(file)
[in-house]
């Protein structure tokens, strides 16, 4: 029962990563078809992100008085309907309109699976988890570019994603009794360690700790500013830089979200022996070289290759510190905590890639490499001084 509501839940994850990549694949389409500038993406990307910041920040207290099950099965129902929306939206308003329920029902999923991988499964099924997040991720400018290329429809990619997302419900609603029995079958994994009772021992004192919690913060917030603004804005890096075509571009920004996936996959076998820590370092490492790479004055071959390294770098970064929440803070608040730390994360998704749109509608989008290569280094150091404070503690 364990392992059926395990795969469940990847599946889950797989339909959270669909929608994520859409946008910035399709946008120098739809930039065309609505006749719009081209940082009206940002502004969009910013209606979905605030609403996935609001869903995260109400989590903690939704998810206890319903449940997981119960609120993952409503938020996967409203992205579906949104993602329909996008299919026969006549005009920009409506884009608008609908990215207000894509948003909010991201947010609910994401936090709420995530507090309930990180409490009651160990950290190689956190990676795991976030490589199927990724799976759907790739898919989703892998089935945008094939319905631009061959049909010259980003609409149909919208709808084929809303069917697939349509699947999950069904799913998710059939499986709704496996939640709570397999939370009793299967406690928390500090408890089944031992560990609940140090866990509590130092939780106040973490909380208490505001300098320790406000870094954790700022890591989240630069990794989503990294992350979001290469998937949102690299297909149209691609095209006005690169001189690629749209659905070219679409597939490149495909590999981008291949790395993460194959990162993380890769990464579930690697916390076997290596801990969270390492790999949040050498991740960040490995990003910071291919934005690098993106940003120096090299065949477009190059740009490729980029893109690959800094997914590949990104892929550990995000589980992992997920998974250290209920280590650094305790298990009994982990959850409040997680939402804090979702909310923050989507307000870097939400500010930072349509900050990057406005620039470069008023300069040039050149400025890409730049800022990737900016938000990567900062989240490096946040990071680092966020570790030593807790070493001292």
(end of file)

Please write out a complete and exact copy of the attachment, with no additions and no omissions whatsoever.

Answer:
[in-house]
């Protein structure tokens, strides 16, 4: 029962990563078809992100008085309907309109699976988890570019994603009794360690700790500013830089979200022996070289290759510190905590890639490499001084 509501839940994850990549694949389409500038993406990307910041920040207290099950099965129902929306939206308003329920029902999923991988499964099924997040991720400018290329429809990619997302419900609603029995079958994994009772021992004192919690913060917030603004804005890096075509571009920004996936996959076998820590370092490492790479004055071959390294770098970064929440803070608040730390994360998704749109509608989008290569280094150091404070503690 364990392992059926395990795969469940990847599946889950797989339909959270669909929608994520859409946008910035399709946008120098739809930039065309609505006749719009081209940082009206940002502004969009910013209606979905605030609403996935609001869903995260109400989590903690939704998810206890319903449940997981119960609120993952409503938020996967409203992205579906949104993602329909996008299919026969006549005009920009409506884009608008609908990215207000894509948003909010991201947010609910994401936090709420995530507090309930990180409490009651160990950290190689956190990676795991976030490589199927990724799976759907790739898919989703892998089935945008094939319905631009061959049909010259980003609409149909919208709808084929809303069917697939349509699947999950069904799913998710059939499986709704496996939640709570397999939370009793299967406690928390500090408890089944031992560990609940140090866990509590130092939780106040973490909380208490505001300098320790406000870094954790700022890591989240630069990794989503990294992350979001290469998937949102690299297909149209691609095209006005690169001189690629749209659905070219679409597939490149495909590999981008291949790395993460194959990162993380890769990464579930690697916390076997290596801990969270390492790999949040050498991740960040490995990003910071291919934005690098993106940003120096090299065949477009190059740009490729980029893109690959800094997914590949990104892929550990995000589980992992997920998974250290209920280590650094305790298990009994982990959850409040997680939402804090979702909310923050989507307000870097939400500010930072349509900050990057406005620039470069008023300069040039050149400025890409730049800022990737900016938000990567900062989240490096946040990071680092966020570790030593807790070493001292």